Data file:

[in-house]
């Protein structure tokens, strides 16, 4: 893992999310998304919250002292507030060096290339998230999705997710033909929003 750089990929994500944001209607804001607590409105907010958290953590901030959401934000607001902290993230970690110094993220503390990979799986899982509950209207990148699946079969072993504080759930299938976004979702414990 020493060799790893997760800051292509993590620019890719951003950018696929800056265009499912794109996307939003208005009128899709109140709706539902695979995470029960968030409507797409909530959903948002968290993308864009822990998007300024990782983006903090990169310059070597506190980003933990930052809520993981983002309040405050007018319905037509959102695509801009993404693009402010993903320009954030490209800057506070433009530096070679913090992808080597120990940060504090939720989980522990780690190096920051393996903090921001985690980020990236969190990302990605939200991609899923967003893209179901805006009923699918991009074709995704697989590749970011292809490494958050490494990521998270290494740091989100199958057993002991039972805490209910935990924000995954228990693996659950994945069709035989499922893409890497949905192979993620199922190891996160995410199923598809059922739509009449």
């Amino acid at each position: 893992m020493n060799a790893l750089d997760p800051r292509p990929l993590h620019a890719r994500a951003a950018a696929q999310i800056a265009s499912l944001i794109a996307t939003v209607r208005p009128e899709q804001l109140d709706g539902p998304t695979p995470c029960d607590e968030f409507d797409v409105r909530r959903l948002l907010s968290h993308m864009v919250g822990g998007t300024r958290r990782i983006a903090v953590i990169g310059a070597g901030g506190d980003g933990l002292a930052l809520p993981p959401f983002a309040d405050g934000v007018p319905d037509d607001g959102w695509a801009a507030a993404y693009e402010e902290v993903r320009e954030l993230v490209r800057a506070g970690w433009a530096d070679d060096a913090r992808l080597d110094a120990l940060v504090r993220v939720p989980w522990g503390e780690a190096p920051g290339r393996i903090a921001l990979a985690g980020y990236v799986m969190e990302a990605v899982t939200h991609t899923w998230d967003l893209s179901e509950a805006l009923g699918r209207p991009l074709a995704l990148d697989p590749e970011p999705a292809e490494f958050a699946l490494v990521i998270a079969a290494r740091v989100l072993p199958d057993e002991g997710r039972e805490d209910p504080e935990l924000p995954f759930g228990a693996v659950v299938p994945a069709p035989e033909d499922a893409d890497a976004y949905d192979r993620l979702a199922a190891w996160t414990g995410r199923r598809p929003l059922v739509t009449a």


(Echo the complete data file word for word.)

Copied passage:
[in-house]
């Protein structure tokens, strides 16, 4: 893992999310998304919250002292507030060096290339998230999705997710033909929003 750089990929994500944001209607804001607590409105907010958290953590901030959401934000607001902290993230970690110094993220503390990979799986899982509950209207990148699946079969072993504080759930299938976004979702414990 020493060799790893997760800051292509993590620019890719951003950018696929800056265009499912794109996307939003208005009128899709109140709706539902695979995470029960968030409507797409909530959903948002968290993308864009822990998007300024990782983006903090990169310059070597506190980003933990930052809520993981983002309040405050007018319905037509959102695509801009993404693009402010993903320009954030490209800057506070433009530096070679913090992808080597120990940060504090939720989980522990780690190096920051393996903090921001985690980020990236969190990302990605939200991609899923967003893209179901805006009923699918991009074709995704697989590749970011292809490494958050490494990521998270290494740091989100199958057993002991039972805490209910935990924000995954228990693996659950994945069709035989499922893409890497949905192979993620199922190891996160995410199923598809059922739509009449």
């Amino acid at each position: 893992m020493n060799a790893l750089d997760p800051r292509p990929l993590h620019a890719r994500a951003a950018a696929q999310i800056a265009s499912l944001i794109a996307t939003v209607r208005p009128e899709q804001l109140d709706g539902p998304t695979p995470c029960d607590e968030f409507d797409v409105r909530r959903l948002l907010s968290h993308m864009v919250g822990g998007t300024r958290r990782i983006a903090v953590i990169g310059a070597g901030g506190d980003g933990l002292a930052l809520p993981p959401f983002a309040d405050g934000v007018p319905d037509d607001g959102w695509a801009a507030a993404y693009e402010e902290v993903r320009e954030l993230v490209r800057a506070g970690w433009a530096d070679d060096a913090r992808l080597d110094a120990l940060v504090r993220v939720p989980w522990g503390e780690a190096p920051g290339r393996i903090a921001l990979a985690g980020y990236v799986m969190e990302a990605v899982t939200h991609t899923w998230d967003l893209s179901e509950a805006l009923g699918r209207p991009l074709a995704l990148d697989p590749e970011p999705a292809e490494f958050a699946l490494v990521i998270a079969a290494r740091v989100l072993p199958d057993e002991g997710r039972e805490d209910p504080e935990l924000p995954f759930g228990a693996v659950v299938p994945a069709p035989e033909d499922a893409d890497a976004y949905d192979r993620l979702a199922a190891w996160t414990g995410r199923r598809p929003l059922v739509t009449a």